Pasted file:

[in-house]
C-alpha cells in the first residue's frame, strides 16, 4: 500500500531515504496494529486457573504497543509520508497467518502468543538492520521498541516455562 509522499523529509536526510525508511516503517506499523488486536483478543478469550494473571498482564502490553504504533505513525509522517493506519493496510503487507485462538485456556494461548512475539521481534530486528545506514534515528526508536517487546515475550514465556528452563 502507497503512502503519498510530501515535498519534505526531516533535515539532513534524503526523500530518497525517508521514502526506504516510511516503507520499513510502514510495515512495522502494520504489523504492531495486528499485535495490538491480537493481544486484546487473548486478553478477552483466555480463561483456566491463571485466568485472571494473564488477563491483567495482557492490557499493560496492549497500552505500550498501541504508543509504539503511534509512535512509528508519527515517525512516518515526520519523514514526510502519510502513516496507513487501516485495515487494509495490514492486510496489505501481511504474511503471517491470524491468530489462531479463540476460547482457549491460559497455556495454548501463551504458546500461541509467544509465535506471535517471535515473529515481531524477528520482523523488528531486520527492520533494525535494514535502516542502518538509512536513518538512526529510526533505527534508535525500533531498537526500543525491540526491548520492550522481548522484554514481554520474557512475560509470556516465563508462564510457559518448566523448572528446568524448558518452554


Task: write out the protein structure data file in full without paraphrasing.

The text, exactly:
[in-house]
C-alpha cells in the first residue's frame, strides 16, 4: 500500500531515504496494529486457573504497543509520508497467518502468543538492520521498541516455562 509522499523529509536526510525508511516503517506499523488486536483478543478469550494473571498482564502490553504504533505513525509522517493506519493496510503487507485462538485456556494461548512475539521481534530486528545506514534515528526508536517487546515475550514465556528452563 502507497503512502503519498510530501515535498519534505526531516533535515539532513534524503526523500530518497525517508521514502526506504516510511516503507520499513510502514510495515512495522502494520504489523504492531495486528499485535495490538491480537493481544486484546487473548486478553478477552483466555480463561483456566491463571485466568485472571494473564488477563491483567495482557492490557499493560496492549497500552505500550498501541504508543509504539503511534509512535512509528508519527515517525512516518515526520519523514514526510502519510502513516496507513487501516485495515487494509495490514492486510496489505501481511504474511503471517491470524491468530489462531479463540476460547482457549491460559497455556495454548501463551504458546500461541509467544509465535506471535517471535515473529515481531524477528520482523523488528531486520527492520533494525535494514535502516542502518538509512536513518538512526529510526533505527534508535525500533531498537526500543525491540526491548520492550522481548522484554514481554520474557512475560509470556516465563508462564510457559518448566523448572528446568524448558518452554